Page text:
On May 31, 2016, the Environmental Protection Agency (EPA) published in the Federal Register its proposed 2017 volumes under the Renewable Fuel Standard (RFS), an ever-controversial program established by Congress to spur the development and use of biofuels. Specifically, EPA proposed volumes for cellulosic biofuel, biomass-based diesel (biodiesel), advanced biofuel and total renewable fuel well below statutorily-prescribed volumes but in amounts EPA estimates will still drive increasing development, distribution and use of these fuels. In proposing new volumes, EPA utilized largely the same methodology it employed in late 2015 when it retroactively set levels for 2014 and 2015 and established volumes for 2016 for these categories of fuels. By combining statutory waiver provisions with what it considers realistic estimates of demand, capacity and market growth, EPA has again sought in its 2017 proposal a middle way that would encourage further production of cellulosic, biodiesel and other advanced biofuels through increased volume requirements while recognizing the existing constraints to distribution and use of the fuels. EPA’s prior rule and methodology are under legal challenge by both the biofuels and refining industries. The outcome of that case could significantly impact the final volumes for 2017 and beyond.
RFS In a Nutshell
The RFS program, codified in Clean Air Act section 211(o), was intended to increase the use of renewable fuels in the U.S. transportation system in order to reduce greenhouse gas (GHG) emissions and increase energy security. Congress established statutory volumes for these fuels by category, which increase yearly in order to stimulate further growth in advanced biofuels, which have a lower GHG lifecycle than conventional fuels. The program also incentivizes the production and use of non-advanced or conventional renewable fuels (chiefly corn-based ethanol), but these volumes are to remain constant in 2015 and beyond, again to focus on advanced biofuels production. Under the RFS, each November, EPA is to set the following year’s volumes of RFS fuels, except for biodiesel, which is to be set 14 months in advance. Each of the categories of biofuels is “nested,” meaning cellulosic and biodiesel volumes can also meet advanced biofuel volume requirements, and all three can meet total renewable fuel volume requirements.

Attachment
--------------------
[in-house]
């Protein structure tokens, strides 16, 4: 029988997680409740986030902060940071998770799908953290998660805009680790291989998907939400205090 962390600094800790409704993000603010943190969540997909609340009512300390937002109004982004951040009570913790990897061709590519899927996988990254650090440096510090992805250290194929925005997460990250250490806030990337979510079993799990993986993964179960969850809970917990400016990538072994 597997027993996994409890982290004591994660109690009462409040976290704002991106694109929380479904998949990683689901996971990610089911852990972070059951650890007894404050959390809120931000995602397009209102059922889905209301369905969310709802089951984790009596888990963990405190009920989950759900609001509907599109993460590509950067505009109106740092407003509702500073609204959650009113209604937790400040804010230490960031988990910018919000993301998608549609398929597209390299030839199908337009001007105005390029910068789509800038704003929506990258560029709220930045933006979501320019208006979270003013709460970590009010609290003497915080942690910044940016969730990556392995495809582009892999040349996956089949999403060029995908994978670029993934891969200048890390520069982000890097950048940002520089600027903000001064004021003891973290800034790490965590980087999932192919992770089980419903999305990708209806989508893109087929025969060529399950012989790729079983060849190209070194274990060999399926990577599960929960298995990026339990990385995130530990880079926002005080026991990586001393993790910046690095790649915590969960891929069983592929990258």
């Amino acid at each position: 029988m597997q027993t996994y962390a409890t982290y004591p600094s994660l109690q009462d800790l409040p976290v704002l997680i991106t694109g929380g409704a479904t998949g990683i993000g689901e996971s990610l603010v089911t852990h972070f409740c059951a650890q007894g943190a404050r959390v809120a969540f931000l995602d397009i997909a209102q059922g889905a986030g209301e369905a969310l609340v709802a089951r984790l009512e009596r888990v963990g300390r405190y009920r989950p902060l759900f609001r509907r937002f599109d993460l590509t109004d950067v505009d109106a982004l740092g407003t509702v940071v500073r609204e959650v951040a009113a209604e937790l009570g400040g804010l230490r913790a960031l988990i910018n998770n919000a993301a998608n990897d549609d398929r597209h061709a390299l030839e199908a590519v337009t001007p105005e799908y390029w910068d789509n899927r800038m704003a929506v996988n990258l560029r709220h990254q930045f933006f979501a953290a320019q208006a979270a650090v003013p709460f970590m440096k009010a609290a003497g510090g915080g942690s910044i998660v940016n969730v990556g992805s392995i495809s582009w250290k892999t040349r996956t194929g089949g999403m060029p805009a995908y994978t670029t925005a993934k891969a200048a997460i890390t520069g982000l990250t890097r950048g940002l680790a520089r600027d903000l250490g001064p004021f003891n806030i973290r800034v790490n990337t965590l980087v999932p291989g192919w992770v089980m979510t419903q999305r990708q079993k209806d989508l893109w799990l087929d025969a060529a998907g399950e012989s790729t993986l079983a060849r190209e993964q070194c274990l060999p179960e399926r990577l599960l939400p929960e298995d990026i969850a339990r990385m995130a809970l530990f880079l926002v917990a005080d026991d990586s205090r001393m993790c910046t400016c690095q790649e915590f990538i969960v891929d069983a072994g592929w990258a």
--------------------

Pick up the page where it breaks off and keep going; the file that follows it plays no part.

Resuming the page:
Although Congress mandated minimum volumes for each of the fuels through 2022, it provided two statutory waivers in case the specified volumes could not be met in a given year. The first, known as the cellulosic waiver, section 211(o)(7)(D)(i), allows EPA to reduce the volume of total renewable fuel and advanced biofuel to address any shortfall in volumes EPA calculates as available for cellulosic biofuel compared to statutory levels. The second, referred to as the “general waiver,” section 211(o)(7)(A), authorizes EPA to reduce volumes by finding there is an inadequate supply of renewable fuel (or to avoid severe economic or environmental harm) to meet statutorily-prescribed renewable fuel levels.
Once volumes are finalized, EPA translates them into compliance obligations that refiners and importers must meet each year through production or purchase and blending of renewable fuels, or, alternatively, through the purchase of renewable identification numbers (RINs), which are generated by other renewable fuel producers. Hence, the RFS obligation and resulting costs fall directly on refiners and importers which must utilize ever increasing amounts of biofuels to produce transportation fuels in the U.S. The intended benefits accrue to biofuel producers and importers in terms of an increased market, and ultimately to the public by an increase in fuel diversity and energy security and a reduction in GHG emissions.